Twenty-one land surface schemes (LSSs) performed simulations forced by 18 yr of observed meteorological data from a grassland catchment at Valdai, Russia, as part of the Project for the Intercomparison of Land-Surface Parameterization Schemes (PILPS) Phase 2(d). In this paper the authors examine the simulation of snow. In comparison with observations, the models are able to capture the broad features of the snow regime on both an intra- and interannual basis. However, weaknesses in the simulations exist, and early season ablation events are a significant source of model scatter. Over the 18-yr simulation, systematic differences between the models’ snow simulations are evident and reveal specific aspects of snow model parameterization and design as being responsible. Vapor exchange at the snow surface varies widely among the models, ranging from a large net loss to a small net source for the snow season. Snow albedo, fractional snow cover, and their interplay have a large effect on energy available for ablation, with differences among models most evident at low snow depths. The incorporation of the snowpack within an LSS structure affects the method by which snow accesses, as well as utilizes, available energy for ablation. The sensitivity of some models to longwave radiation, the dominant winter radiative flux, is partly due to a stability-induced feedback and the differing abilities of models to exchange turbulent energy with the atmosphere. Results presented in this paper suggest where weaknesses in macroscale snow modeling lie and where both theoretical and observational work should be focused to address these weaknesses.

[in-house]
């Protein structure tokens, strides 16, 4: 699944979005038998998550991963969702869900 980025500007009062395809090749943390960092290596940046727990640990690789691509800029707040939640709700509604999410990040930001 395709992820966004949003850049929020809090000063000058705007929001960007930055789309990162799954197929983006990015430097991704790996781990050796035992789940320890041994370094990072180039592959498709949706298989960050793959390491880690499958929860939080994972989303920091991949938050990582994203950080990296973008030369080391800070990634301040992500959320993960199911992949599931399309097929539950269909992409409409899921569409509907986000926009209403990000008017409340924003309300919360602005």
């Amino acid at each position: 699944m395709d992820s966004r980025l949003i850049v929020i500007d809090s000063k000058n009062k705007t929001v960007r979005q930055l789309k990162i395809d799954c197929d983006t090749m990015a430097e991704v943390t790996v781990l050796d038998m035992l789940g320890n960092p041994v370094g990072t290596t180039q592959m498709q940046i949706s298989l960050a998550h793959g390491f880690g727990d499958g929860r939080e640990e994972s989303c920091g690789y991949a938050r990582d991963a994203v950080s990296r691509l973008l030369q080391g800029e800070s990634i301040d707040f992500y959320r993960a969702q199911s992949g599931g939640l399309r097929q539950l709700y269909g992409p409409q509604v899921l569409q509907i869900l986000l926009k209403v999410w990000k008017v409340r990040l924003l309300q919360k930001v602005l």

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Weiqing Qu
,
A. Henderson-Sellers
,
A. J. Pitman
,
T. H. Chen
,
F. Abramopoulos
,
A. Boone
,
S. Chang
,
F. Chen
,
Y. Dai
,
R. E. Dickinson
,
L. Dümenil
,
M. Ek
,
N. Gedney
,
Y. M. Gusev
,
J. Kim
,
R. Koster
,
E. A. Kowalczyk
,
J. Lean
,
D. Lettenmaier
,
X. Liang
,
J.-F. Mahfouf
,
H.-T. Mengelkamp
,
K. Mitchell
,
O. N. Nasonova
,
J. Noilhan
,
A. Robock
,
C. Rosenzweig
,
J. Schaake
,
C. A. Schlosser
,
J.-P. Schulz
,
A. B. Shmakin
,
D. L. Verseghy
,
P. Wetzel
,
E. F. Wood
,
Z.-L. Yang
, and
Q. Zeng

Abstract